Prior to his turn as a U.S. diplomatic official, Lachman was president of a regional homebuilding and land development company in Washington D.C. He continues to serve as a director of a company that owns and manages luxury high-rise residential properties in the U.S. and Canada. A member of the practicing faculty of Johns Hopkins University, he has taught a Masters level course in international real estate investment and development. Under contract with publisher Urban Land Institute, he is writing a book on real estate investment, development, and law in emerging markets. Lachman met his “permanent fiancée”, Dalia Garih, about five years ago. He is quick to say that he “moved to Turkey for love”, smiling broadly for the first time during the conversation. Garih is Turkey's honorary consul to Uruguay and the daughter of the late Dr. Üzeyir Garih. Garih was a prominent Turkish businessman and a founding partner of the Alarko group, where Dalia is on the Board of Directors. In 2001 Garih was murdered in an Istanbul graveyard while visiting to the tomb of a Sufi sheikh, whose teachings he admired.
Black tie inclusion
Lachman moved to Istanbul in 2007 but began making friends and business acquaintances here a decade ago. Calling his new home one of the top four or five cities in the world, Lachman said Turks are more social and have a stronger concept of family than in the U.S. “Here more people know each other and actually do things together.” In the U.S. the only way to see people in black tie and gowns is at a charity event that costs $500 to $1,000 a ticket. Here, people do it just for fun,” he said, adding that Washington, D.C. is asleep compared to Istanbul. “They go to bed at 10:00 p.m. there.”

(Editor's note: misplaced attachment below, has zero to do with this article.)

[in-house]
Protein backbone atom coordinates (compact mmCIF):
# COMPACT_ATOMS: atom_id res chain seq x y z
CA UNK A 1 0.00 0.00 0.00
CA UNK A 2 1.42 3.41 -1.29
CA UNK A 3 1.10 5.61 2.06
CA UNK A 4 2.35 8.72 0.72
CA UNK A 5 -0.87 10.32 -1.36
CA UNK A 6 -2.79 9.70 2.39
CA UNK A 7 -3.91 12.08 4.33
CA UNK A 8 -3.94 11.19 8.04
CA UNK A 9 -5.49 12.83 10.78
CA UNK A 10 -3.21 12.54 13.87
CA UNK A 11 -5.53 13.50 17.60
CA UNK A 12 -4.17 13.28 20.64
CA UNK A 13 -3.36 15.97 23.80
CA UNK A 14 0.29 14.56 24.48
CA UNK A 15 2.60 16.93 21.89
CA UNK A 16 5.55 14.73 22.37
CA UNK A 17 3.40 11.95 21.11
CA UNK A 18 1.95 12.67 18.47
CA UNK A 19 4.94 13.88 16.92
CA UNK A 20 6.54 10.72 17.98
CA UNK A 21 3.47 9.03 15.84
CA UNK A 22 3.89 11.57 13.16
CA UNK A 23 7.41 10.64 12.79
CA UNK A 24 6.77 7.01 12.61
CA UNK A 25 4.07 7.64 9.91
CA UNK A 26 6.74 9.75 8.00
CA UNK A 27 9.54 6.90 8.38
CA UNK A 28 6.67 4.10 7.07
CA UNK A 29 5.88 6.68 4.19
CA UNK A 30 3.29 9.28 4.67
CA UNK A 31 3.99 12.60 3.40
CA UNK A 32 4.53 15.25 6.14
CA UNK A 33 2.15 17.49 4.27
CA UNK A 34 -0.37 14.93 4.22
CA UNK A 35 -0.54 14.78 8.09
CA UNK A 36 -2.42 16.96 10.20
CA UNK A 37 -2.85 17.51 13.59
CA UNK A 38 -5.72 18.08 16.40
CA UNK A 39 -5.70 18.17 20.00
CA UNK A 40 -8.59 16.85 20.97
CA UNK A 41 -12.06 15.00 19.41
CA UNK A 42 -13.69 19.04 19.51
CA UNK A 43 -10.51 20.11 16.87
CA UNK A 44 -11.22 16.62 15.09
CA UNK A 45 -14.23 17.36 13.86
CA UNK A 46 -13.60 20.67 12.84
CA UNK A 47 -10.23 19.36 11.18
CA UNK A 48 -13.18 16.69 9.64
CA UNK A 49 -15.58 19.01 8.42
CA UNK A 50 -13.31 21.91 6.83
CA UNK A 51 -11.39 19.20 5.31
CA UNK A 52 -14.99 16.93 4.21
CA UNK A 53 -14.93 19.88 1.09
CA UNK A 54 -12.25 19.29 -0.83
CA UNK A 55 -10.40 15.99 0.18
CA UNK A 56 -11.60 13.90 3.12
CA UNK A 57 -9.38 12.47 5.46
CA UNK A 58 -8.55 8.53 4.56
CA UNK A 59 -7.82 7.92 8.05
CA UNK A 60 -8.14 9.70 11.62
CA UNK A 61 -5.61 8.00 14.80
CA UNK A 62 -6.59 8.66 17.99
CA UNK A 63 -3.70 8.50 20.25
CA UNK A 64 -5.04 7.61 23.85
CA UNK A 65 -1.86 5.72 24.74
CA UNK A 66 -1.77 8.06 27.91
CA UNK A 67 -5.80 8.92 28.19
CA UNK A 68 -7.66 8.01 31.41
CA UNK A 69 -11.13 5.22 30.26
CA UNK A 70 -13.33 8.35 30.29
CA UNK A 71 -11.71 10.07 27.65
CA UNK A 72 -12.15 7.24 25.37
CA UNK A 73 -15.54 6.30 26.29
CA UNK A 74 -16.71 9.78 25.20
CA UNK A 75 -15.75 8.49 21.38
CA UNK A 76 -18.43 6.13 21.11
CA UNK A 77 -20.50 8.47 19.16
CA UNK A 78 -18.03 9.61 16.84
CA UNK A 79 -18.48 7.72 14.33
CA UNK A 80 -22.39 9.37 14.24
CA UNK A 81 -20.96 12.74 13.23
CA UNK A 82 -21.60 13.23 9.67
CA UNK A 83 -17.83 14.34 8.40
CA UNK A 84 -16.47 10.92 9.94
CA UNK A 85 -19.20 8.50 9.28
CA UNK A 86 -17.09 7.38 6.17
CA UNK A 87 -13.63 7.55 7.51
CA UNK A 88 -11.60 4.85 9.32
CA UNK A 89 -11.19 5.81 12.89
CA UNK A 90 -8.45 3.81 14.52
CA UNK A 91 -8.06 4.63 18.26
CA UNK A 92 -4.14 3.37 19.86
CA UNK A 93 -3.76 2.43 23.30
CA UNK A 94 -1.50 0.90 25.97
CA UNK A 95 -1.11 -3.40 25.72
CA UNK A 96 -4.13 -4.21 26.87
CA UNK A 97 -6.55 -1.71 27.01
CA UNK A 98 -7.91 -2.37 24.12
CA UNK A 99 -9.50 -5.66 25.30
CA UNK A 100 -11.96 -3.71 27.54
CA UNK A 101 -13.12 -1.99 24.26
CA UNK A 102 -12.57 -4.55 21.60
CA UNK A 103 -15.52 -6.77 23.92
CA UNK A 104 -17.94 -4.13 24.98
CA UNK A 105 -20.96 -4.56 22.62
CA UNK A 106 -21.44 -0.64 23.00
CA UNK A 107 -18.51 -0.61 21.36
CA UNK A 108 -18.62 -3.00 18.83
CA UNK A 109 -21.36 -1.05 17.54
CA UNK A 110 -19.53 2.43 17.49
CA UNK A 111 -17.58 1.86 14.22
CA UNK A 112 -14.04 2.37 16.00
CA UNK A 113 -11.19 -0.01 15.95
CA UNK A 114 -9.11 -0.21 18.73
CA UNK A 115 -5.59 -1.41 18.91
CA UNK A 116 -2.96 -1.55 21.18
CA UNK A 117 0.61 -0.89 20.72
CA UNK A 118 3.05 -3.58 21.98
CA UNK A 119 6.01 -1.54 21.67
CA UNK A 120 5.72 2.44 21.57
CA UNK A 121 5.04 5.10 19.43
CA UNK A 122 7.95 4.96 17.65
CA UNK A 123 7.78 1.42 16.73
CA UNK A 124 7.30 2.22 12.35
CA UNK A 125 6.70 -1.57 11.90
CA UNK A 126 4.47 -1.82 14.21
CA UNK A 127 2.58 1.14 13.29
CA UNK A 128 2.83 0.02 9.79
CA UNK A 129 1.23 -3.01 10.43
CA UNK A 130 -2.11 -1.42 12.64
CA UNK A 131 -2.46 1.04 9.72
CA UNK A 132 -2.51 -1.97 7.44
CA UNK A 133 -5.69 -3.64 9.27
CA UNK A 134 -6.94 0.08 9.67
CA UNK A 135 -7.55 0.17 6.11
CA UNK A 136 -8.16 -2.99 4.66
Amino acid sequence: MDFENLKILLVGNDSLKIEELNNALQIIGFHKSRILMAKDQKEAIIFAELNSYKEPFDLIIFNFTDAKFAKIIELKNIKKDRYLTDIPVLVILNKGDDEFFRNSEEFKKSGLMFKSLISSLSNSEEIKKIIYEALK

Drawn to the level of personal generosity and inclusiveness he has encountered in Istanbul, Lachman said, “The most amazing thing is that virtually every time we go out, Muslims, Christians and Jews are in our midst,” he said. He sees American social life as more structured, insular and exclusive in terms of religious identity. Even though Turkey's populations of hundreds of thousands of Greeks, Armenians and Jews have dwindled to approximately 5,000, 50,000 and 26,000 respectively, Lachman was upbeat about religious harmony in the city. “In the rest of the world, where can you find a similar mix of people besides Paris and New York?”
Security and prestige put U.S. consulate in İstinye
In charge of property selection and negotiations, Gary Lachman was the man behind the U.S. consulate in Istanbul moving from its old quarters in Beyoğlu to its current roost in İstinye on the European side of Istanbul. Lachman said of the 45 properties they looked at, only two met the size, prestige, access and price requirements; the other property was in Çamlıca on the city's Asian side.
Above all, considerations for the move focused on security, Lachman said. Referring to the July 9, 2008 shooting at the U.S. consulate in Istanbul that killed four Turkish National Police officers, he said the recent events had demonstrated that facility's interior was reasonably impregnable to attacks. “I only regret the tragic loss of the lives of the young policemen protecting those on the outside.”
Lachman made it part of the deal that the İstinye seller remove the illegally built buildings (gece kondu) on the property and compensate the residents before the purchase. “I learned to say 'gece kondu' before 'merhaba' (hello)” Lachman joked.